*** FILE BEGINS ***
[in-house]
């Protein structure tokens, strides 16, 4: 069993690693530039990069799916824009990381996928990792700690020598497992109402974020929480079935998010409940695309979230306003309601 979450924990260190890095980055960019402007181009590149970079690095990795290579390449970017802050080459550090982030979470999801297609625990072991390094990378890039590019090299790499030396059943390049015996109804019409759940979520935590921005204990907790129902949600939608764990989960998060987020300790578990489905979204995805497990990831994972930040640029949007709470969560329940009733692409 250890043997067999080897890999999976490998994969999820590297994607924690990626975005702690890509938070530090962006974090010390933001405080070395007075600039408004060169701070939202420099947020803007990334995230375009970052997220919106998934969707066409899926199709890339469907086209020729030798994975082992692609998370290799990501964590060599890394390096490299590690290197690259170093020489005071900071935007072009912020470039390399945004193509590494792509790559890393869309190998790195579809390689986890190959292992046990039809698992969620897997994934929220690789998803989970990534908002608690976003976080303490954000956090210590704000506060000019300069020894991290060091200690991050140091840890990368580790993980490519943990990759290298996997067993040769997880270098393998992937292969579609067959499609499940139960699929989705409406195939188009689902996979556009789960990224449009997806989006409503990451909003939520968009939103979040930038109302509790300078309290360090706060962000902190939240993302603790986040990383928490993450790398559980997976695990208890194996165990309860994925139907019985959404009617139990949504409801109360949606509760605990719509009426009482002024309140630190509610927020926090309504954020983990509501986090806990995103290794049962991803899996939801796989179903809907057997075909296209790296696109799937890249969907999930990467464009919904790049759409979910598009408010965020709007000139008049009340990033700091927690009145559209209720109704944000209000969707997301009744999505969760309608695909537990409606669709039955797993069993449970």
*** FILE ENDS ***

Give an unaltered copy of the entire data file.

[in-house]
């Protein structure tokens, strides 16, 4: 069993690693530039990069799916824009990381996928990792700690020598497992109402974020929480079935998010409940695309979230306003309601 979450924990260190890095980055960019402007181009590149970079690095990795290579390449970017802050080459550090982030979470999801297609625990072991390094990378890039590019090299790499030396059943390049015996109804019409759940979520935590921005204990907790129902949600939608764990989960998060987020300790578990489905979204995805497990990831994972930040640029949007709470969560329940009733692409 250890043997067999080897890999999976490998994969999820590297994607924690990626975005702690890509938070530090962006974090010390933001405080070395007075600039408004060169701070939202420099947020803007990334995230375009970052997220919106998934969707066409899926199709890339469907086209020729030798994975082992692609998370290799990501964590060599890394390096490299590690290197690259170093020489005071900071935007072009912020470039390399945004193509590494792509790559890393869309190998790195579809390689986890190959292992046990039809698992969620897997994934929220690789998803989970990534908002608690976003976080303490954000956090210590704000506060000019300069020894991290060091200690991050140091840890990368580790993980490519943990990759290298996997067993040769997880270098393998992937292969579609067959499609499940139960699929989705409406195939188009689902996979556009789960990224449009997806989006409503990451909003939520968009939103979040930038109302509790300078309290360090706060962000902190939240993302603790986040990383928490993450790398559980997976695990208890194996165990309860994925139907019985959404009617139990949504409801109360949606509760605990719509009426009482002024309140630190509610927020926090309504954020983990509501986090806990995103290794049962991803899996939801796989179903809907057997075909296209790296696109799937890249969907999930990467464009919904790049759409979910598009408010965020709007000139008049009340990033700091927690009145559209209720109704944000209000969707997301009744999505969760309608695909537990409606669709039955797993069993449970």